A company set up by the billionaire founder of a discount retail empire has bought nearly 5,000 acres of land from the Church of England to help farmers “grow and promote British produce”.
Home Bargains chief Tom Morris, 67, is the director of The Halsall Estate Limited, which was incorporated in January and has bought 4,960 acres at Halsall, West Lancashire, in a deal which could be worth up to £50 million.
The land was sold by the Church Commissioners, which administers the property assets of the Church of England and manages around 95,000 acres of land and an £8.7 billion investment fund.
It is not clear how many farmers currently operate on the Halsall Estate, but all agricultural producers and others renting on it “have been assured that the terms of their existing tenancies will be honoured”, a spokesman said.
Britain’s biggest farmer is also its wealthiest man, Sir James Dyson, the 73-year-old inventor of the bagless vacuum.
After buying its first farm near Lincoln in 2013, the agricultural arm Beeswax Dyson now owns 35,000 acres of farmland, producing thousands of tonnes of wheat, spring barley and potatoes among other crops annually.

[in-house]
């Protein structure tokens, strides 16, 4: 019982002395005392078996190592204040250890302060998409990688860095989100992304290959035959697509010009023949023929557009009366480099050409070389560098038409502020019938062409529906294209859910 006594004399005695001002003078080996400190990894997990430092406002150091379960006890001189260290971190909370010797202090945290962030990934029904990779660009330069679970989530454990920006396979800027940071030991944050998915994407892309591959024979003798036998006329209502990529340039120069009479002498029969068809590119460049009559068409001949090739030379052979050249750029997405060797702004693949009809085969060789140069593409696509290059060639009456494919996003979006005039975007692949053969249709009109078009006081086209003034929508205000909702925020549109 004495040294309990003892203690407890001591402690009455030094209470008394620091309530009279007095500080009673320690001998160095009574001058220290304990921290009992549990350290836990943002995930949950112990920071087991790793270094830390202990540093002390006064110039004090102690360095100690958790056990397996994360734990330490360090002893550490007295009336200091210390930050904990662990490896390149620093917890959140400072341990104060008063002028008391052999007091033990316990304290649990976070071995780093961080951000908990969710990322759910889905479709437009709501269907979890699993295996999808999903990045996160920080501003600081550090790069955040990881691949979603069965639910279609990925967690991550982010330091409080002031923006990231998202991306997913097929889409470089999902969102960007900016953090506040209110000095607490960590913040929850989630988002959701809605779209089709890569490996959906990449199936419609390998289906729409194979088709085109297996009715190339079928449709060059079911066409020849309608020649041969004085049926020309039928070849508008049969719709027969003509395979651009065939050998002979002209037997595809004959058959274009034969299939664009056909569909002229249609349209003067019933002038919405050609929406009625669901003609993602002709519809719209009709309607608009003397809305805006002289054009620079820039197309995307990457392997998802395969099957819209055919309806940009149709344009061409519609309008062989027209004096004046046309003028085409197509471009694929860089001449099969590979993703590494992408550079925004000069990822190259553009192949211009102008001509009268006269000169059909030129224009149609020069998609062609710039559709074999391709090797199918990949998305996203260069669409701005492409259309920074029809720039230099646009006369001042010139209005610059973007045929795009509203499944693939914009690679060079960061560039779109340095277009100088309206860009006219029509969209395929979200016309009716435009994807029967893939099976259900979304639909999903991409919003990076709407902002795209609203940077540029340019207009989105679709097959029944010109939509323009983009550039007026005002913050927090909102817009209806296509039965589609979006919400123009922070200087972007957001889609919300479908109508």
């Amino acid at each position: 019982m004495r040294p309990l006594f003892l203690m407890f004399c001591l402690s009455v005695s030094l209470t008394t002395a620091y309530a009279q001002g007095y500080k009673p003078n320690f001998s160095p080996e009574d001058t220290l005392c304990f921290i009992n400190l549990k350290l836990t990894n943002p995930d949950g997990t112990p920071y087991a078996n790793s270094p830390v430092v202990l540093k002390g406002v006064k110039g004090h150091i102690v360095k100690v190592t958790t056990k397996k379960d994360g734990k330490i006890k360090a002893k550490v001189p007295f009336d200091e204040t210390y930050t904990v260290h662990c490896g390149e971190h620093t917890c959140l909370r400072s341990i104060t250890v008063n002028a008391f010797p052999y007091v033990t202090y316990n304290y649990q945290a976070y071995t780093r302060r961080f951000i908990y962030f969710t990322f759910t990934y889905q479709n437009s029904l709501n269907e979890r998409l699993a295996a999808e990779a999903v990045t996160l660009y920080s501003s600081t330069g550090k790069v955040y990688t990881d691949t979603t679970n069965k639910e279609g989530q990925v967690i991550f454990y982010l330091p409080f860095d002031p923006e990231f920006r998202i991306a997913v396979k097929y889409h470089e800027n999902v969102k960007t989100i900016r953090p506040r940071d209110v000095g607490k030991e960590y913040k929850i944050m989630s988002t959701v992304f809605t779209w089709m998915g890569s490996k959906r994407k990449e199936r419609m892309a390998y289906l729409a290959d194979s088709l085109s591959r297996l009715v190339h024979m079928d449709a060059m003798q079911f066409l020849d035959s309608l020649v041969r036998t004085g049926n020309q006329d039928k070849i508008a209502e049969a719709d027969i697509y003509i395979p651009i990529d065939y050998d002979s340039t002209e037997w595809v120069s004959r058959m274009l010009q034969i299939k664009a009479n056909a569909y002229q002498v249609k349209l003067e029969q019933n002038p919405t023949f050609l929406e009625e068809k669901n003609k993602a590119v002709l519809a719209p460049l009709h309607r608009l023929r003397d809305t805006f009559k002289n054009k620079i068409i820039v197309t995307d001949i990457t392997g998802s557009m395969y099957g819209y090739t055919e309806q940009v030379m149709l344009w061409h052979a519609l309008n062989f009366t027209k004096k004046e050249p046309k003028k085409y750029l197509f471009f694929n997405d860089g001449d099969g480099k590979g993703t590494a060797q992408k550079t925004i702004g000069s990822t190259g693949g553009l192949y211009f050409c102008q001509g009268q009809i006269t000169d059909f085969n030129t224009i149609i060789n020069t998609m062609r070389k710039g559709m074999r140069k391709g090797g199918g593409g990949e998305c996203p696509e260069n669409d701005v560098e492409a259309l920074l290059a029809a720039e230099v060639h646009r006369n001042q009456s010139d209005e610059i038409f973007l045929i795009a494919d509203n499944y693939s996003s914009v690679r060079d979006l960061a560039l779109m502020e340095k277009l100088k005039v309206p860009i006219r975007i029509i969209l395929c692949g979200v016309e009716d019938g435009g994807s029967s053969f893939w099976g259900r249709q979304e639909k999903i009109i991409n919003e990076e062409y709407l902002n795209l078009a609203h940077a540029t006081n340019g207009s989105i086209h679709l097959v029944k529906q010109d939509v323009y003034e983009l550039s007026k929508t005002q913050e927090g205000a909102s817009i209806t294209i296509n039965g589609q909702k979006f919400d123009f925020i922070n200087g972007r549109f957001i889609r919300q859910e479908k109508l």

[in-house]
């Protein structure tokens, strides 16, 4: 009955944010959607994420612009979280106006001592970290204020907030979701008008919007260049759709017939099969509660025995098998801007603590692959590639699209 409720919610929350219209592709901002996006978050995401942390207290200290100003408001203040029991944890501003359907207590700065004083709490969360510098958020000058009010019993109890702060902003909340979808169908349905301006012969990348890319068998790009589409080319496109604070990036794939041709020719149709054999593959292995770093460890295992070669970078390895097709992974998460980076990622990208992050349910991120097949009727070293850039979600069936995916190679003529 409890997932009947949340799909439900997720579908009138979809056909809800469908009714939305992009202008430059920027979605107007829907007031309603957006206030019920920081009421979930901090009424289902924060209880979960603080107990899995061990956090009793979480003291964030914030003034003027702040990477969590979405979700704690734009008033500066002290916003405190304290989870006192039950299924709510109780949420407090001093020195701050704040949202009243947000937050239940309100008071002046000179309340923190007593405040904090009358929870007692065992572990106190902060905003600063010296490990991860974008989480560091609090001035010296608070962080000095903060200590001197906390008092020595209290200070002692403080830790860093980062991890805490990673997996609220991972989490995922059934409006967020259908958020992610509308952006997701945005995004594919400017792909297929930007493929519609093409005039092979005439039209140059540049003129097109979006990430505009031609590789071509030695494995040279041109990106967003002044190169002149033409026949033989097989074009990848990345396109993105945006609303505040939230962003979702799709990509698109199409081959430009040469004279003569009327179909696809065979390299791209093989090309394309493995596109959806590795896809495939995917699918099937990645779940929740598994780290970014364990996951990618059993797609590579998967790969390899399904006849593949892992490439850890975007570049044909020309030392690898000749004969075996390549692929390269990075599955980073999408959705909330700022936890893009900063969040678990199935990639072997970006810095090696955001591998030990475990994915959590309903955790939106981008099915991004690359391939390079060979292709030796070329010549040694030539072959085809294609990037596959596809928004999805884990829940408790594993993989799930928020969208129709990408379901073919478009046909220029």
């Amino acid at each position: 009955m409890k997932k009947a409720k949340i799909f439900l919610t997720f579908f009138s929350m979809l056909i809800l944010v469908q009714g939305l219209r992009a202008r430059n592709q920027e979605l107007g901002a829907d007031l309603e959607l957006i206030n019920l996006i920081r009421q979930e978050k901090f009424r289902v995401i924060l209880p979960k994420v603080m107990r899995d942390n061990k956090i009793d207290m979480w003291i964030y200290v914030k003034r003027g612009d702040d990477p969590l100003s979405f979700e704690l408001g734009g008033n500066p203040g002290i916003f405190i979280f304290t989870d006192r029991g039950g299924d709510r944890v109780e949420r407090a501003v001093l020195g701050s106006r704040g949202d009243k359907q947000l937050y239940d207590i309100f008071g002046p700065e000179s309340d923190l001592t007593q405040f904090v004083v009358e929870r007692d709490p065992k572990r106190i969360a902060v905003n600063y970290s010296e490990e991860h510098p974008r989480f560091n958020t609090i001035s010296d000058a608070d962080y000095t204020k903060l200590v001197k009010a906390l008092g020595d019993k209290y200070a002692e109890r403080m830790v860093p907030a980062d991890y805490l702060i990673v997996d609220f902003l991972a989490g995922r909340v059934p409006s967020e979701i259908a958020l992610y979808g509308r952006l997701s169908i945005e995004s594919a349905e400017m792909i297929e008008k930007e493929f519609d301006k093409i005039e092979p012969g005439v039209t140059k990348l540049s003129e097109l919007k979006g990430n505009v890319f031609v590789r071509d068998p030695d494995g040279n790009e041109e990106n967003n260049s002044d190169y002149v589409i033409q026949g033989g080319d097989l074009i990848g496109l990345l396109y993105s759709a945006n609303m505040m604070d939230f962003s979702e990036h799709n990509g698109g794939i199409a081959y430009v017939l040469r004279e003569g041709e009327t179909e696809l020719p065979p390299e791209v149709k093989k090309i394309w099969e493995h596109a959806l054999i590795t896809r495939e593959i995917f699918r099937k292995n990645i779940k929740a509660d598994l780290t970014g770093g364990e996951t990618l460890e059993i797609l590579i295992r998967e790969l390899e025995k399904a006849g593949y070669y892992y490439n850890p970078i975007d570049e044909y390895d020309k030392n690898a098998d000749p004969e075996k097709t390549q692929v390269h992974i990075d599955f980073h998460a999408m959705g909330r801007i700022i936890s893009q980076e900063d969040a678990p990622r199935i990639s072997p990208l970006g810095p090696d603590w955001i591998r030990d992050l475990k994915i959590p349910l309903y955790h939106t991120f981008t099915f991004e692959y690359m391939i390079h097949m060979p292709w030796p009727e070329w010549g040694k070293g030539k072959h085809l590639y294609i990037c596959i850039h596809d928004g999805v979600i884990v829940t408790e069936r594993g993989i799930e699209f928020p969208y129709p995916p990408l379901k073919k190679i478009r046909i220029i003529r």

Sir James has said that “sustainable food production and food security are vital to the nation’s health and the nation’s economy”, and he believes Beeswax Dyson is the first large-scale commercial farm to become carbon neutral in Britain.
Mr Morris, who shuns the limelight, is one of seven siblings born to a Liverpool shopkeeper and founded Home Bargains in the city in 1976. His brother, Joseph, is its operations director.
The cut-price high street chain, which employs more than 25,000 people across 525 stores in the UK, sells everything from designer perfumes to dress-up costumes and dog kennels, paddling pools and power tools to its four million customers per week.
The Morris family has a £4.1 billion fortune, according to The Sunday Times Rich List – more than the combined wealth of retail tycoons Mike Ashley and Sir Philip Green.
A spokesman for The Halsall Estate Limited said: “Following the purchase of Halsall Estate, all tenants have been assured that the terms of their existing tenancies will be honoured and there has been no change to any tenancy agreements on our behalf, before or after the purchase.
“Our aim is to work with local farmers to grow and promote British produce”.
A spokesman for the Church Commissioners for England said it had “completed on the sale of 4,960 acres of land at Halsall, West Lancashire.”
“All parties affected have been notified and where tenancies are in place these will remain,” he added.
The Halsall Estate Limited is registered at the Liverpool office of TJ Morris, the Home Bargains parent company.